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    Tim B Senior Member

    http://forums.boatdesign.net/showthread.php?t=8468&page=5 look at post #68

    that is a true tunnel, and the trick there is to make the tunnel the same radius as the prop (no huge gapsat least), where the prop sits. If you're trying to get an outboard well up, then you could try a similar sort of solution with the tunnel radius a bit bigger. don't let the roof of the tunnel come above the static waterline, though. that's geneeerally bad news

    The point of a tunnel is usually to get the engine output lower down. It's quite often used in mid-engined boats, and is generally helpful in getting the prop into the direction of travel, thus extracting a little more forward force. it may also let you get a bigger propeller on the same hull (again, advantageous). Do remember though that it will add wetted surface area, and that there will be a pressure reduction through the tunnel.

    Hope this helps a bit

    Tim B.
     
  4. clamsalot
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    clamsalot Junior Member

    Hey Tom 28

    That Florida flats boat is almost exactly the idea I'm trying to achieve. As I said , in a magazine, someone else took a 17 foot flat bottomed Carolina and did the alterations, and they worked quite well.

    I know they exist, such as the one you found, but I'm not sure about the "measurements" on a hull like mine. Thanks for looking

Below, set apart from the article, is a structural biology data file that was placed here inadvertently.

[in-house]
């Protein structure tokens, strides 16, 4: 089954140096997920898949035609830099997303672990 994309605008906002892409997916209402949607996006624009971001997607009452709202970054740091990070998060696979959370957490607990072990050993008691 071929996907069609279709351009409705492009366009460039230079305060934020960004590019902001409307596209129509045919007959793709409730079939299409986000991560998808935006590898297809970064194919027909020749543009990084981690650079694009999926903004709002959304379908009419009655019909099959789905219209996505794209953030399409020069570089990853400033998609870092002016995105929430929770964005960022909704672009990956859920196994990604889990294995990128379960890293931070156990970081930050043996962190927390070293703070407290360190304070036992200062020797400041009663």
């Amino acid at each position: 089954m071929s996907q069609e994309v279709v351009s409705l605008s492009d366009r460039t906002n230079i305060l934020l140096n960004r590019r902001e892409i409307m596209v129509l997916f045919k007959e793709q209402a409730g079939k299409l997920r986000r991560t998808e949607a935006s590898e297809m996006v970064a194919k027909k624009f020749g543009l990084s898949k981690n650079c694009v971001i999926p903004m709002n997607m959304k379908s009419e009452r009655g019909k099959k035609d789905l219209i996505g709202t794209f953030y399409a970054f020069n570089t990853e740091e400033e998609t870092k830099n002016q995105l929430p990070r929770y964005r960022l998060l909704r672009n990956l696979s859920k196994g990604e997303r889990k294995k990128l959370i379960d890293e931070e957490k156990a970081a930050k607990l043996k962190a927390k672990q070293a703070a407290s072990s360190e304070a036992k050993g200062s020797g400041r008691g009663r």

5. clamsalot
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    clamsalot Junior Member

    Tim B,

    I you look at the application on the Florida flats boat, you see the height of the water tunnel is well above the static water level. In the article I read, that allows a stream of water to actually rise above static level and "jet" out the back, enveloping the motor in water and allowing you to hike the engine ( propeller actually) almost higher than the bottom of the hull.

    This isthe type of modification I wish to try.

    Thanks for the reply
     
  6. tom28571
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    tom28571 Senior Member

    Tim, Most of the tunnel boats I've seen are just the opposite of what you derscribe. Most are done to make the engine draft no deeper than the hull draft and some have the prop shaft actually above the static waterline with the tunnel roof way above that. Those who design them say that the tunnel design is somewhat critical, which I can believe, but they do work.